Home / Opinion / The problem with smart cities

By 15 December, 85 cities out of the total 98 included under the Smart Cities Mission had submitted their respective Smart City Plans to the ministry of urban development. Hopefully, the remaining cities will follow suit shortly. The stage is ready for this ambitious mission that aims to make Indian cities sustainable and competitive.

The journey so far has a few lessons and concerns that need attention. Apart from criticism on the quality of proposals and public participation, there were indications of a few cities hesitant to submit their proposals. One of the main reasons for the apathy of urban local bodies of some cities pertains to the Special Purpose Vehicle (SPV), which is to be mandatorily constituted for the implementation of their respective Smart City Plans. SPVs with private investments have been increasingly encouraged as an efficient mechanism for infrastructure projects. This would be ideally seen as an attractive option for urban local bodies struggling to meet investment requirement. Then why have these local bodies been so disapproving of the smart city SPVs? According to media reports, the local bodies of Greater Mumbai, Navi Mumbai, Pune, Kochi and Nashik have indicated that the essence of ‘local self-governance’ will be defeated with specific focus on private sector driven SPVs.

An SPV is a legal entity created for a specific purpose, which can theoretically be shut down after the specified purpose has been achieved. The major advantage of an SPV is that it allows investors to limit their risks and maximize profits, and bypass cumbersome legal and regulatory issues. In India, SPVs have come to dominate the infrastructure landscape. A prominent example of this would be road construction, operations and maintenance. In certain other cases, like metro rail projects, the private-public partnership efficiencies are yet to be realized.

One of the reasons for setting up SPVs in smart cities is to ensure objective and efficient decision making, independent of municipal councils, which are subject to local politics. The Smart Cities Mission (SCM) guidelines mandate an equal share of equity contribution by the state government and urban local body, thereby making them the majority shareholders. Nevertheless, urban local bodies are disturbed by the idea of an SPV bypassing the elected municipal council as proposed in the SCM guidelines (4.1.1 and 4.1.2). It threatens to chip away at the notion of decentralized and democratic decision making. A demonstration of this contestation was noted when the Greater Mumbai Municipal Corporation mandated that there would be no private sector participation, and the mayor would have veto power over the SPV’s decisions. Although the central government may not honour this resolution, it signals that empowering an SPV will not be easy.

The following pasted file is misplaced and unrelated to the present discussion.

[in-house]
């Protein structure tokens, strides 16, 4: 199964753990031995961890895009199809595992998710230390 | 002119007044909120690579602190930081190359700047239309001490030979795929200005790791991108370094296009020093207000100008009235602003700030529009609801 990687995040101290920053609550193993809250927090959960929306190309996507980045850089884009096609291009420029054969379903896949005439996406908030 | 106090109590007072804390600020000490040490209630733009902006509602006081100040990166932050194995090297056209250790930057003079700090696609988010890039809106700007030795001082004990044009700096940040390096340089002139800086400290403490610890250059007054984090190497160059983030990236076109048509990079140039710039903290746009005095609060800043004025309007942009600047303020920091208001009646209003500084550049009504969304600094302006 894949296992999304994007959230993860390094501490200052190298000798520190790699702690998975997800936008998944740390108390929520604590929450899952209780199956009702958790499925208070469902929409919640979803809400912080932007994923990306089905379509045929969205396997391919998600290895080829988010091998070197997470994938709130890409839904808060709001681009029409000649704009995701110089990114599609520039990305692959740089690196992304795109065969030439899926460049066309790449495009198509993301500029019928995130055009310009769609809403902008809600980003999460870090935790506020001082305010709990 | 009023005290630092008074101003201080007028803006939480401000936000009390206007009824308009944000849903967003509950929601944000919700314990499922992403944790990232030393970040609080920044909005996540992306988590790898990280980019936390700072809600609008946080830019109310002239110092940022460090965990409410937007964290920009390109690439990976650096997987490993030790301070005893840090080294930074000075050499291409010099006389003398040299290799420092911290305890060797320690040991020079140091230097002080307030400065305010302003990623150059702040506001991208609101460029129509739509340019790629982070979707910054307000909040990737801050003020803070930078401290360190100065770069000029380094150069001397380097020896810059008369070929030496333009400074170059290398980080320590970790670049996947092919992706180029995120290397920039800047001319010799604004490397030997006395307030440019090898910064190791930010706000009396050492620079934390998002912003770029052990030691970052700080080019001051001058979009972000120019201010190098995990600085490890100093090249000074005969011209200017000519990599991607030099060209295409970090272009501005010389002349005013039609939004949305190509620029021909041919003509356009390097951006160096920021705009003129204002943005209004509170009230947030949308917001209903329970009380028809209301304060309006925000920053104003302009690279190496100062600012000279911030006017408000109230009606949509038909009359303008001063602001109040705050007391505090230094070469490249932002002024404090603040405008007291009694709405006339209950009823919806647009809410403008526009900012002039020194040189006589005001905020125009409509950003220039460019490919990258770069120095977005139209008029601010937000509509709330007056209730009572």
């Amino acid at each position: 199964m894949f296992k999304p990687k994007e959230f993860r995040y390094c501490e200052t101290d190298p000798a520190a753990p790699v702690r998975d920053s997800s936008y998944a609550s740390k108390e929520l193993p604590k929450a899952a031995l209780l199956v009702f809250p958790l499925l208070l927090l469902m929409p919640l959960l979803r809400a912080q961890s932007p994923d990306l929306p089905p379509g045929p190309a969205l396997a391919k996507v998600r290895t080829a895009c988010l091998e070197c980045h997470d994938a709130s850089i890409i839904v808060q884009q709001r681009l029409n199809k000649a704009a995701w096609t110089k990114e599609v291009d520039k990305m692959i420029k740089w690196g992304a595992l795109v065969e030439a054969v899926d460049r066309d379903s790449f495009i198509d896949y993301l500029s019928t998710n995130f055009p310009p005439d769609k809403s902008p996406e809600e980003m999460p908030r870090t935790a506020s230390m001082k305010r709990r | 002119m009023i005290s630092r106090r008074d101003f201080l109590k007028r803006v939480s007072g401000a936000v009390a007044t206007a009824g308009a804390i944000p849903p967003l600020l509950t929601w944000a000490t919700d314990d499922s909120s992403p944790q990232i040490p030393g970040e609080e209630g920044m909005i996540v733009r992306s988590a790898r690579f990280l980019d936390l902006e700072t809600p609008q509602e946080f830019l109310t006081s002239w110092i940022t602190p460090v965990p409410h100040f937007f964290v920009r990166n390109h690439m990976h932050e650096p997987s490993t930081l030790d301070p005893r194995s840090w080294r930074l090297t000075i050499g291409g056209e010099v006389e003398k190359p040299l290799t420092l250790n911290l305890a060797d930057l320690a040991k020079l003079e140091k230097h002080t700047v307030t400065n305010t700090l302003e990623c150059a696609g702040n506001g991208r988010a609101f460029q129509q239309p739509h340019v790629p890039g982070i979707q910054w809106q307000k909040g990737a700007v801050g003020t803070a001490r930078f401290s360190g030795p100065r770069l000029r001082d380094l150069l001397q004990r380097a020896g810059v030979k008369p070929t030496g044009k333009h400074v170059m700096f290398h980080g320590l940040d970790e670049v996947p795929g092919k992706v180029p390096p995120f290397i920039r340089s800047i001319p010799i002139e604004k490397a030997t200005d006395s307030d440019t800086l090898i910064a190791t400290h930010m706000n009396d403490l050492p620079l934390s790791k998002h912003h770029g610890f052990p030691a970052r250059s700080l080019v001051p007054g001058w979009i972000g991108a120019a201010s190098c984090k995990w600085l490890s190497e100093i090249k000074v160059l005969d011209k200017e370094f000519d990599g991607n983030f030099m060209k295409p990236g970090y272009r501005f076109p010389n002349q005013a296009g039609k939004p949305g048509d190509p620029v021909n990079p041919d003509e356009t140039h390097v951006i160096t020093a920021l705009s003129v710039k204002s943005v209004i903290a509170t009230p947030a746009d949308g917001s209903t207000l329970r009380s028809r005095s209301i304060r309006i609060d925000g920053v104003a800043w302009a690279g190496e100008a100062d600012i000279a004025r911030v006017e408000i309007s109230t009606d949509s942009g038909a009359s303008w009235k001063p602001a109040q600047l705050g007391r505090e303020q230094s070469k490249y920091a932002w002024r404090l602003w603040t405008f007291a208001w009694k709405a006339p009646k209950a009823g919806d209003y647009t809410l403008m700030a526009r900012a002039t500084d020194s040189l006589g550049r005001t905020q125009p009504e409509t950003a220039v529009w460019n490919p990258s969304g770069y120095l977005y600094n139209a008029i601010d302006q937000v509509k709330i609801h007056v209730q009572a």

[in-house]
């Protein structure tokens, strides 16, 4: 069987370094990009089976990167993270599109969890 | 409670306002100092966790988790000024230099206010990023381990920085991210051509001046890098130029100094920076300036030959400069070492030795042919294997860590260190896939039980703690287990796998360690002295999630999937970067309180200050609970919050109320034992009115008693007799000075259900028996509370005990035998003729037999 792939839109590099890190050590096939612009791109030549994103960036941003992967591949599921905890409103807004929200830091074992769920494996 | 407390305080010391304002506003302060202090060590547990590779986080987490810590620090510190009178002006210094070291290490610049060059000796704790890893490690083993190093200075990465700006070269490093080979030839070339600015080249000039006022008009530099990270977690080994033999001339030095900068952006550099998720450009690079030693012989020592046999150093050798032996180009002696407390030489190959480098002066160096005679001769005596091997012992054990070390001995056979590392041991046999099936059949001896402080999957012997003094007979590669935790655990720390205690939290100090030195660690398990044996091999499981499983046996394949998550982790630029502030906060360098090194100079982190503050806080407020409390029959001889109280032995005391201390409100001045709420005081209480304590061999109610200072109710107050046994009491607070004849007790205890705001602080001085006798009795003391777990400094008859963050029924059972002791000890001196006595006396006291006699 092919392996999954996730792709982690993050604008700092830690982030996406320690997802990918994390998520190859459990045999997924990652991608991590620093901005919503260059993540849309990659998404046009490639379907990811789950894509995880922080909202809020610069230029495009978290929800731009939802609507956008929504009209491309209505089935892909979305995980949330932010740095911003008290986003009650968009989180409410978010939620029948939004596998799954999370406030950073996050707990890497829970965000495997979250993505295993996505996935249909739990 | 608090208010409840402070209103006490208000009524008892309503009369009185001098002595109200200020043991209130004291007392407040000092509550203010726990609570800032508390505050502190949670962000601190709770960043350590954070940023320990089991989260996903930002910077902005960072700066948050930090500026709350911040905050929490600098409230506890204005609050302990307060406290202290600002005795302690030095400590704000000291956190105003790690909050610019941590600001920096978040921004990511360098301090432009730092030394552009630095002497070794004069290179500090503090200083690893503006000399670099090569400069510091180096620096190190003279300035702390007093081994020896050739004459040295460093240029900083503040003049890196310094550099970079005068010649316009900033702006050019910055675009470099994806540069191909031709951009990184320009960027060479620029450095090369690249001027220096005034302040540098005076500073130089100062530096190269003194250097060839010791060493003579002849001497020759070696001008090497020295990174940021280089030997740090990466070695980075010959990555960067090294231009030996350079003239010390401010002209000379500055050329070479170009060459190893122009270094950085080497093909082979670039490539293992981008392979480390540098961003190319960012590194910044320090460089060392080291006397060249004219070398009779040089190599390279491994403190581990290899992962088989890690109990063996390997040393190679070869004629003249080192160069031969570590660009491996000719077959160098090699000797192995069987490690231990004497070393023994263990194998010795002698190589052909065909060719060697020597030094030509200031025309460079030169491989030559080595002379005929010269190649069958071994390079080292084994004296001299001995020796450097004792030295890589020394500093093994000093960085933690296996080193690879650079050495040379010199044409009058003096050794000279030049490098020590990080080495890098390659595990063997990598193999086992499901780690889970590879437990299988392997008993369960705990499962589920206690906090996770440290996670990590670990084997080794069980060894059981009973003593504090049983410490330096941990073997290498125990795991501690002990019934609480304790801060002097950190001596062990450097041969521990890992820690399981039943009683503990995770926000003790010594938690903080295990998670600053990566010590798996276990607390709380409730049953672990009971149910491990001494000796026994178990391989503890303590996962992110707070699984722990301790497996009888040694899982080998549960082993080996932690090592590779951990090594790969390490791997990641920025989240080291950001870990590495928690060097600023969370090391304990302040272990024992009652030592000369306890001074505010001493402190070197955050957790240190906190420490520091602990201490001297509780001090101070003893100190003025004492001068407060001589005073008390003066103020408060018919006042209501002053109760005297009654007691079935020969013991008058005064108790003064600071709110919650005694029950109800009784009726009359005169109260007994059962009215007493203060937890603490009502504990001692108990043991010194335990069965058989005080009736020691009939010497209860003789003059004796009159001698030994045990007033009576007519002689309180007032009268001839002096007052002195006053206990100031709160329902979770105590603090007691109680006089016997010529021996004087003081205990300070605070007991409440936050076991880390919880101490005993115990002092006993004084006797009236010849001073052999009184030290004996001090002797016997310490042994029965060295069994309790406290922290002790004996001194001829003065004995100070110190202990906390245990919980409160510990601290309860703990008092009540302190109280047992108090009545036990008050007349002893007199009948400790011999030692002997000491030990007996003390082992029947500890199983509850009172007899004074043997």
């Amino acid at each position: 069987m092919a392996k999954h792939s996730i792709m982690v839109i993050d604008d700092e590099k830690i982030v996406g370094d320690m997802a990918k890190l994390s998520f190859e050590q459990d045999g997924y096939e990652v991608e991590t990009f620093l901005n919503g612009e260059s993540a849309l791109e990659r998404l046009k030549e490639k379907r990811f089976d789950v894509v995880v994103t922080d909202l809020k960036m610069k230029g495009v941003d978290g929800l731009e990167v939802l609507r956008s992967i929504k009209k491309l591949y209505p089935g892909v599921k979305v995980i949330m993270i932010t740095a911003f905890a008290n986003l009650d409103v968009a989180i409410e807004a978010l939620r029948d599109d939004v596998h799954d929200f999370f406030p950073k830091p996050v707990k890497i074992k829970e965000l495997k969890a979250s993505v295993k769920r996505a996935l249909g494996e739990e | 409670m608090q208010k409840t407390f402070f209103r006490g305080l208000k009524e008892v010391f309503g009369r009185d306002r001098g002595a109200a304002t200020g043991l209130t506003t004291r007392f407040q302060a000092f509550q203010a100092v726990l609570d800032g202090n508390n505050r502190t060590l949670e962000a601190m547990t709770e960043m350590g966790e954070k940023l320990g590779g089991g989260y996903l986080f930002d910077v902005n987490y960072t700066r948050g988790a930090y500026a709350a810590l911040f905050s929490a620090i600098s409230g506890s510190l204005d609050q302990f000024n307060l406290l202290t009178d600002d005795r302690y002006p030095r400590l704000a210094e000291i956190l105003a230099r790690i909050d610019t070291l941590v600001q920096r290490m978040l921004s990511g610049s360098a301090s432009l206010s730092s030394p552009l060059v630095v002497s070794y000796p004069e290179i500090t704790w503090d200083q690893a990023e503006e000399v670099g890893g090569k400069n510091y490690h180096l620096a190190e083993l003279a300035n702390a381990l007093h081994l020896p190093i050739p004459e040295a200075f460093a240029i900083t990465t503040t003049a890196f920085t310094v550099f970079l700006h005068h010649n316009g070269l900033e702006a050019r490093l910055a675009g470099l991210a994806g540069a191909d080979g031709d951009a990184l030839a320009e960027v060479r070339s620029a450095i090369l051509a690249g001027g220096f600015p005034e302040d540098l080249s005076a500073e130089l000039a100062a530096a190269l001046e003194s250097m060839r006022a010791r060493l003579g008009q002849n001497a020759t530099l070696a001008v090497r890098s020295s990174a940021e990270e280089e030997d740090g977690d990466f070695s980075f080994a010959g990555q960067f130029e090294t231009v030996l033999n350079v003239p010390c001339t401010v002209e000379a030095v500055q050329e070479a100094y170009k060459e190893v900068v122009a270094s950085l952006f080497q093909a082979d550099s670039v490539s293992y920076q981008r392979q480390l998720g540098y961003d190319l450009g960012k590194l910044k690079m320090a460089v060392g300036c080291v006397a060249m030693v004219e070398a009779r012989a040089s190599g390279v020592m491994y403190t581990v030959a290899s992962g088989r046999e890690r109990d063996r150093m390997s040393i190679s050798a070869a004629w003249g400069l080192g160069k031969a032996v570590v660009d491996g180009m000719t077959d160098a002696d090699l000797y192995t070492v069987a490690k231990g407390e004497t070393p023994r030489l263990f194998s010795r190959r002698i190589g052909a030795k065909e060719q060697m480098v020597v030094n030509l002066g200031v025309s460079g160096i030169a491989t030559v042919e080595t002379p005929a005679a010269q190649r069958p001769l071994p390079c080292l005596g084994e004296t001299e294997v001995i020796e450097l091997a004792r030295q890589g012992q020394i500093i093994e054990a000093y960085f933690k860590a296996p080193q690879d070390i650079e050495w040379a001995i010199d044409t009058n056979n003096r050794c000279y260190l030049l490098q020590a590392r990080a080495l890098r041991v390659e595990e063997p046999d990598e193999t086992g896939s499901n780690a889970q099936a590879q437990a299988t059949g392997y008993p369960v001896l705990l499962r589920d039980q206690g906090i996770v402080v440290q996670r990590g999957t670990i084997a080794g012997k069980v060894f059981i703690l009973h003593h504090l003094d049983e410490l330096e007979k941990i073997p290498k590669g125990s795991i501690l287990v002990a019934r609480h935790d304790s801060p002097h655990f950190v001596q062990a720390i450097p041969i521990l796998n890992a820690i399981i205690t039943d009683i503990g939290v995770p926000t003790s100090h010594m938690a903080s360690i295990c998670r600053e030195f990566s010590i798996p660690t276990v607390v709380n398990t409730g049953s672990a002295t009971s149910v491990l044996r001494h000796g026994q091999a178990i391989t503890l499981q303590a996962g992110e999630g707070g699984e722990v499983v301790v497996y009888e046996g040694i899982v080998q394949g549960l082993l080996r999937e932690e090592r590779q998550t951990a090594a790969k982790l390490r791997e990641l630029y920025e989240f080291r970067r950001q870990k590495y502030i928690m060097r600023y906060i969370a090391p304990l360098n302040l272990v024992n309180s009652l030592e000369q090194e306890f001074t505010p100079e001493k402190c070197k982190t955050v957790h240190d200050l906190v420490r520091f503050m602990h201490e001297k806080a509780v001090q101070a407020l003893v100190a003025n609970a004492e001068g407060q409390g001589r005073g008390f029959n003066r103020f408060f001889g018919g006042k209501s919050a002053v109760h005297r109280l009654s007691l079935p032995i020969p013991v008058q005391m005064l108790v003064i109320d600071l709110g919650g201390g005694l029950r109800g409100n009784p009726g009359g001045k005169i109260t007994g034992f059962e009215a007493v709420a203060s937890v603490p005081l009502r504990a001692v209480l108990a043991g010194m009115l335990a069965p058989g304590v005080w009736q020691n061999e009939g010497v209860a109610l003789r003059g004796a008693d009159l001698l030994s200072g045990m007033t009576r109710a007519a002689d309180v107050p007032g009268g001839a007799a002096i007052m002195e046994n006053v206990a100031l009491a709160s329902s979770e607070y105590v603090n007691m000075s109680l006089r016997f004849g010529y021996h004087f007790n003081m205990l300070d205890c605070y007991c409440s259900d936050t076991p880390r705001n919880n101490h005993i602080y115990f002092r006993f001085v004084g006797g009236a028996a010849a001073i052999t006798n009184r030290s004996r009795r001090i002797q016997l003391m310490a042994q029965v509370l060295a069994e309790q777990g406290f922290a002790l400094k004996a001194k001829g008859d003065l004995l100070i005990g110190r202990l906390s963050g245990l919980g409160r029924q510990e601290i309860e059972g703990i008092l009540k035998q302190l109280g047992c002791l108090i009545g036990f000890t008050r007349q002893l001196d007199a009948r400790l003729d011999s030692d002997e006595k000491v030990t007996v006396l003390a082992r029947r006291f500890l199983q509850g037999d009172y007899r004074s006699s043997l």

Currently, according to the SCM guidelines, cities are required to create an SPV once they have been selected. However, in the absence of clarity on specific projects and assured revenue streams, it would be very difficult for private companies to participate. This, combined with a lack of management control, may reduce the attractiveness of SPVs for private investors.

The SCM guidelines also stipulate that government funding can only be used for projects that have public benefit outcomes. What are the criteria to decide the degree of public benefit of projects? Such distinction could lead to a tiered hierarchy of projects based on a user’s ability and willingness to pay in the context of cities with a significant percentage of urban poor.

Finally, there is the issue of convergence at city level. There are cities that are covered under more than one such flagship programme. For example, Varanasi is included under both SCM and the Heritage City Development and Augmentation Yojana (HRIDAY). The manner in which a smart city SPV interacts with the implementing agency for HRIDAY, and how two projects under the two separate programmes complement each other, is yet to be seen.

Clearly, there are issues regarding SPVs which need to be clarified. An important first step would be to build safeguards to protect the democratic nature of governance structures. There is merit in understanding the mindset behind some of the caveats voiced by unhappy urban local bodies. A robust governance structure, which allows for sharing of power and financial resources between urban local bodies and the private sector stakeholders, would go a long way towards assuaging fears.

The second important aspect would be for the government to clarify the financial nature of SPVs and how the private sector can contribute effectively. The nature of the asset and price sensitivity of citizens towards that asset could be used as a factor in deciding issues of charging user-fee.

Critical issues of capacity and skill building for local bodies need to be addressed in parallel. Matters related to intellectual property rights, open standards and technology transfer should be enshrined at the highest level of government since it is difficult for individual urban local bodies to negotiate with private parties. The current SCM guidelines do not cover these aspects.

Only when these issues are addressed can SPVs be truly successful.

Vivek Vaidyanathan and Shrimoyee Bhattacharya are researchers with the Centre for Study of Science, Technology and Policy, Bengaluru.

Comments are welcome at theirview@livemint.com

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